Legends of the turf in Macau reunion

PUBLISHED : Sunday, 27 March, 1994, 12:00am
UPDATED : Sunday, 27 March, 1994, 12:00am

LESTER Piggott and George Moore on one racetrack will evoke memories of a golden era in British racing back in the mid-1960s - but that's the way it will be at Taipa racecourse in Macau today.


Piggott, the 58-year-old happy wanderer of the world's racecourses, samples the delights of Taipa racing for the first time and Moore, retired in Queensland after a decade and a half of total success as a Hong Kong trainer, is a guest of the Macau JockeyClub.


Legendary riders both - with Moore capping his magnificent career in the saddle with a tremendous training stint in Hong Kong - they would have a few memories over which to reminisce.


Moore rode for one incredible year in England in 1967. He got the chance when Piggott opted to go freelance leaving the Warren Place stables of Sir Noel Murless who promptly responded to the shock move by bringing in Moore from the other end of the world.


It only lasted 12 months, but what a year it was. Moore capped it by winning the Derby on Royal Palace having earlier tasted Classic success on Fleet in the 1,000 Guineas.


It's all history now, of course, but these two giants of the turf will meet today on what is definitely one of world racing's outposts, Macau.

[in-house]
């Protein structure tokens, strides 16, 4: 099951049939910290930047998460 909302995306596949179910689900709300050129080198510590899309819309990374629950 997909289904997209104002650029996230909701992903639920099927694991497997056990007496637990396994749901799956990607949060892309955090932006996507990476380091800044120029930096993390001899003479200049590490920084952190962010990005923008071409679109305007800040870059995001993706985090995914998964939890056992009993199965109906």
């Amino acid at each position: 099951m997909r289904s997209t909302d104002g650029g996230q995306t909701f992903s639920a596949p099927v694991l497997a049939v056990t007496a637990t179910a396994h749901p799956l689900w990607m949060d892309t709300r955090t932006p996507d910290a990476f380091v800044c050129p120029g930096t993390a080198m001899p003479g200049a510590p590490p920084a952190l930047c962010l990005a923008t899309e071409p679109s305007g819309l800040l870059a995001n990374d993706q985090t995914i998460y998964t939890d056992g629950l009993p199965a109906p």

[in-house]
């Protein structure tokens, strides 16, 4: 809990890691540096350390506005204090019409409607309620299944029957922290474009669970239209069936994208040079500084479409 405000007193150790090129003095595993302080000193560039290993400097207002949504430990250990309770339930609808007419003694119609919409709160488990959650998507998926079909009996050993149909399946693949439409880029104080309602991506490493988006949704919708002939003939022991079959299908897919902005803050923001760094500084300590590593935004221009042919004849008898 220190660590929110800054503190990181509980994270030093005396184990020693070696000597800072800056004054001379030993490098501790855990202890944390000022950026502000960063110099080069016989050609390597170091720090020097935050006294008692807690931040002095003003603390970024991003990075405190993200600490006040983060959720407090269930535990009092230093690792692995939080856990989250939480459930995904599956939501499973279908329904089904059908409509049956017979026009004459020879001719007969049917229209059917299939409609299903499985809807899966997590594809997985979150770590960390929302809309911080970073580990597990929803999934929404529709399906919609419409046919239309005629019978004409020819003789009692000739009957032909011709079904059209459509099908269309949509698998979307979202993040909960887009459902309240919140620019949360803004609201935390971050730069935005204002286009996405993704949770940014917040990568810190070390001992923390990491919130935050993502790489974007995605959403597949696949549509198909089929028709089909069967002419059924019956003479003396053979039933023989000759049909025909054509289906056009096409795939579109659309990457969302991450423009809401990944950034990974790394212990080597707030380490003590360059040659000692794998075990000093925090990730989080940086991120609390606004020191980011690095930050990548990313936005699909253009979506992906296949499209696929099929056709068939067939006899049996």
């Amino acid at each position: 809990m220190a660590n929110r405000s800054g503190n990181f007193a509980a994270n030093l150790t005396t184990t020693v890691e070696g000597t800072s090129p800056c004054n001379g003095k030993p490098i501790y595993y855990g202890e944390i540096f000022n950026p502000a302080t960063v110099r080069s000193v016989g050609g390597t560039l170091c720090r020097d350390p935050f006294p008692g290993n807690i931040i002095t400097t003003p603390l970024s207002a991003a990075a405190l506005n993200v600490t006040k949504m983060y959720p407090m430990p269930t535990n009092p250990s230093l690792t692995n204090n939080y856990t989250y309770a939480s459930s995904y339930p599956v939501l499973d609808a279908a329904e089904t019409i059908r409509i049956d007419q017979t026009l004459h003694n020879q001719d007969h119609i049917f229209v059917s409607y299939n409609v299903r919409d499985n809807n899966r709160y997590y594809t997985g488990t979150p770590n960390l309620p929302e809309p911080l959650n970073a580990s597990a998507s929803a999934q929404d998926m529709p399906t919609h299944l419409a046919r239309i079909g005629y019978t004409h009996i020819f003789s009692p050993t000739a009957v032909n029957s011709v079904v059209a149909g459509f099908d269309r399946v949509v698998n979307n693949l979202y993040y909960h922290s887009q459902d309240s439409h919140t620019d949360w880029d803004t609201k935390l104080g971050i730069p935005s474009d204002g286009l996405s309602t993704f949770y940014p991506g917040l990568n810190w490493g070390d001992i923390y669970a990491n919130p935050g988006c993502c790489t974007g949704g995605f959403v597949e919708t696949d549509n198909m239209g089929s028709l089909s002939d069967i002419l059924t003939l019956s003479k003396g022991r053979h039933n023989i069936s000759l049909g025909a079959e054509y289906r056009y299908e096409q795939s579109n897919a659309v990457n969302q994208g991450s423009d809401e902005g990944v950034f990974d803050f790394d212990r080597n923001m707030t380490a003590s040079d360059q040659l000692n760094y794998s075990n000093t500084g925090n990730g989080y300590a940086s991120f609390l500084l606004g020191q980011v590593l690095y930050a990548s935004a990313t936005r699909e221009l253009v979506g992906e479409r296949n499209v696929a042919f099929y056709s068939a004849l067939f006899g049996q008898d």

But full marks to the MJC for doing their utmost to put on a day to remember and with Piggott riding for the first time, a competitive Derby, a lucky draw and a full programme of racing, there should be no lack of public support.


The MJC faithfully follows their world-renowned counterparts, the Royal Hong Kong Jockey Club, in virtually everything they do and putting on a good show seems to be one of the better things they do.


The Derby is also run over 1,800 metres - further slavish devotion to Hong Kong - and is worth $1.2 million which is very sizeable by Macau standards.


Piggott's chance of winning the Classic on the Kenny Man-trained Surplus do not appear overly high as the gelding has been seen largely in longer sprints and would definitely be doubtful over the 1,800-metre trip on his exposed form.


Former Hong Kong champion trainer Allan Chan provides the likely favourite in Scan View whose lead-up efforts suggest he is on course for a win in the Classic.


Veteran New Zealand rider Alwyn Tweedie partners Scan View and the pair look certain to reach the frame at least.


Topweight Happy Wonderland, with Colin Dean up, is the only Class One horse in the field but he could also be questionable at the distance. The other Charles Leck runner in the race is Perfect Guest, partnered by Declan Murphy and not without a squeak.


 

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